Word to the Wise: ARO and ESG – you can’t manage what you don’t measure

March 1, 2022

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When it comes to ESG reporting, most producers know to factor in their Asset Retirement Obligations (ARO) work. ARO touches on all three aspects of ESG, from the Environmental improvements of reclaiming land to the Social aspects of improved relations with landowners, indigenous communities, and government agencies, to the Governance matters associated with planning and reporting on ARO activities.

This is particularly true with the release of the new Directive 088 in Alberta. Much of the new required metrics on closure of inactive sites and performance are indicative of the critical role ARO plays in Governance. But when it comes to managing and proving performance on one’s potential liability, you can’t manage what you can’t measure.

When it comes to ARO and ESG, investors want to see a plan. They want to understand a company’s long-term liability management plan and receive credible, standardized information to support long-term risk assessments. And just as important as having a plan is the need to have a way to communicate your plan that gives investors the right information in the right format.

Evaluation of ARO components that could affect an ESG assessment of your company might include:

  • A clear understanding of your liability costs, including non-op liability exposure, discounted and undiscounted.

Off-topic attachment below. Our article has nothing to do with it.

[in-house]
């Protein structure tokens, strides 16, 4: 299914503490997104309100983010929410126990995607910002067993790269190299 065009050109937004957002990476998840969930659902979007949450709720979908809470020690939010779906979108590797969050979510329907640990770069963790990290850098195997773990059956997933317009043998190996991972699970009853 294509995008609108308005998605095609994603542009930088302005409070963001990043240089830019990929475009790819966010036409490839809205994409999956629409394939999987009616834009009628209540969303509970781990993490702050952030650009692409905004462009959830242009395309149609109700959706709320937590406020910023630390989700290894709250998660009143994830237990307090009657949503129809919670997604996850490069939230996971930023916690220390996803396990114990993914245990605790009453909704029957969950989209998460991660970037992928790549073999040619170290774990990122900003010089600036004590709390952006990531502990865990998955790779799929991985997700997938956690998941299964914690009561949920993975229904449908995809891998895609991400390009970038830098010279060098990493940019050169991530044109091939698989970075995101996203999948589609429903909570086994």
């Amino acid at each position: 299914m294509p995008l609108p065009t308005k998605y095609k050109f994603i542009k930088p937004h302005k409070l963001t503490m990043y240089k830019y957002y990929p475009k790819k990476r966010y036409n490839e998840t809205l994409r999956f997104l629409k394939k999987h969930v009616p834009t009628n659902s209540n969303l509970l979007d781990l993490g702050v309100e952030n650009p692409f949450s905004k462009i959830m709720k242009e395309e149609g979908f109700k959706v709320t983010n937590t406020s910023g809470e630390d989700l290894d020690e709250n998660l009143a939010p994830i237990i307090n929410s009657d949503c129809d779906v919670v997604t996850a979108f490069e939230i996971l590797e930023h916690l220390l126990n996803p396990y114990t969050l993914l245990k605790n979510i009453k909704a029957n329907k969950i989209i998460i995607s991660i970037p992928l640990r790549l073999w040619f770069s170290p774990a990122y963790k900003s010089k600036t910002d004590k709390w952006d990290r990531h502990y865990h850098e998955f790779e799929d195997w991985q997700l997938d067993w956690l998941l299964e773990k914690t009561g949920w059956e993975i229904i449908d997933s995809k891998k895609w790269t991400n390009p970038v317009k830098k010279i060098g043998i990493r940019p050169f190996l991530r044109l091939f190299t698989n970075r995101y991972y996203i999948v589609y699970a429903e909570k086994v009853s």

• Understanding your inactive wells by vintage and risk class, and associated costs.
  • Your compliant vs non-compliant suspended wells, sites with reported incidents.
  • Year-over-year number of well sites and leases reclaimed.
  • “Lowest hanging fruit” liabilities to clean up, a focus on efficient and cost-effective site closure.
  • Planning and forecasts for cleaning up inactive suspended wells, related facilities and pipelines and the direct impact on ARO.
  • An established site closure budget.
  • Participation in ABC or other regulatory closure initiatives.
Figure 1 – Examples of useful data for summarizing ARO in an ESG report.

When reporting on ARO in an ESG report, it’s important to consider the metrics stakeholders, investors, and regulators desire – both what has been done and what will be done. To have a plan that meets the demands of ESG investors, look at what metrics you have, what you are measuring, what gaps you might need to fill, and how easily these measures can be reported to various stakeholders.

To learn how XI’s ARO Manager can help with the planning and reporting of liability management, visit our website or contact us for a demo. You can also read a case study on how ARO Manager helped a bank assess the potential liability impact of an acquisition for a client by reading our case study.